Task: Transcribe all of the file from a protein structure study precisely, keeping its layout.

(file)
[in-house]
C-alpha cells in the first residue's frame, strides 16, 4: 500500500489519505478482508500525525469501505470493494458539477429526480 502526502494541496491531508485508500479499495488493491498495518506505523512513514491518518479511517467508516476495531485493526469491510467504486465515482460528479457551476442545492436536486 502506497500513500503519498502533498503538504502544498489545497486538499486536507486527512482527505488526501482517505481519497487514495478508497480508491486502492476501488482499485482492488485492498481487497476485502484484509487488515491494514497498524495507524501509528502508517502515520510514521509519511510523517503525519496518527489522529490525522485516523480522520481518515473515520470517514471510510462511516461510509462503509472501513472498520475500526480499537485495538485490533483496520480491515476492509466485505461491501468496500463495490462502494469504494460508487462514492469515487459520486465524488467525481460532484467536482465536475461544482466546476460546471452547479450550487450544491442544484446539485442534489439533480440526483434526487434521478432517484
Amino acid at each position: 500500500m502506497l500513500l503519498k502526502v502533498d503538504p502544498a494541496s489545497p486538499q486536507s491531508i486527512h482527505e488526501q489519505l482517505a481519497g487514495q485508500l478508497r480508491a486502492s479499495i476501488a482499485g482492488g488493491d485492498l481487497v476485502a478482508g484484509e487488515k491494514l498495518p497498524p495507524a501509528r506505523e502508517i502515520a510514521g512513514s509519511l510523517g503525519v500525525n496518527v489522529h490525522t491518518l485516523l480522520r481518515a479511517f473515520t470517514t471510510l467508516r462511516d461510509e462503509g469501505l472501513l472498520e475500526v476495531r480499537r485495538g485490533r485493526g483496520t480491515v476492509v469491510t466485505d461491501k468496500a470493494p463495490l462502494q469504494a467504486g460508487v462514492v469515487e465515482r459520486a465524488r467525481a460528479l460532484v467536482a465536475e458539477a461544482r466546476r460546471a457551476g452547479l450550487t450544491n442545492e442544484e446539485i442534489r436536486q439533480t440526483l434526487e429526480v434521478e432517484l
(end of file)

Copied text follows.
[in-house]
C-alpha cells in the first residue's frame, strides 16, 4: 500500500489519505478482508500525525469501505470493494458539477429526480 502526502494541496491531508485508500479499495488493491498495518506505523512513514491518518479511517467508516476495531485493526469491510467504486465515482460528479457551476442545492436536486 502506497500513500503519498502533498503538504502544498489545497486538499486536507486527512482527505488526501482517505481519497487514495478508497480508491486502492476501488482499485482492488485492498481487497476485502484484509487488515491494514497498524495507524501509528502508517502515520510514521509519511510523517503525519496518527489522529490525522485516523480522520481518515473515520470517514471510510462511516461510509462503509472501513472498520475500526480499537485495538485490533483496520480491515476492509466485505461491501468496500463495490462502494469504494460508487462514492469515487459520486465524488467525481460532484467536482465536475461544482466546476460546471452547479450550487450544491442544484446539485442534489439533480440526483434526487434521478432517484
Amino acid at each position: 500500500m502506497l500513500l503519498k502526502v502533498d503538504p502544498a494541496s489545497p486538499q486536507s491531508i486527512h482527505e488526501q489519505l482517505a481519497g487514495q485508500l478508497r480508491a486502492s479499495i476501488a482499485g482492488g488493491d485492498l481487497v476485502a478482508g484484509e487488515k491494514l498495518p497498524p495507524a501509528r506505523e502508517i502515520a510514521g512513514s509519511l510523517g503525519v500525525n496518527v489522529h490525522t491518518l485516523l480522520r481518515a479511517f473515520t470517514t471510510l467508516r462511516d461510509e462503509g469501505l472501513l472498520e475500526v476495531r480499537r485495538g485490533r485493526g483496520t480491515v476492509v469491510t466485505d461491501k468496500a470493494p463495490l462502494q469504494a467504486g460508487v462514492v469515487e465515482r459520486a465524488r467525481a460528479l460532484v467536482a465536475e458539477a461544482r466546476r460546471a457551476g452547479l450550487t450544491n442545492e442544484e446539485i442534489r436536486q439533480t440526483l434526487e429526480v434521478e432517484l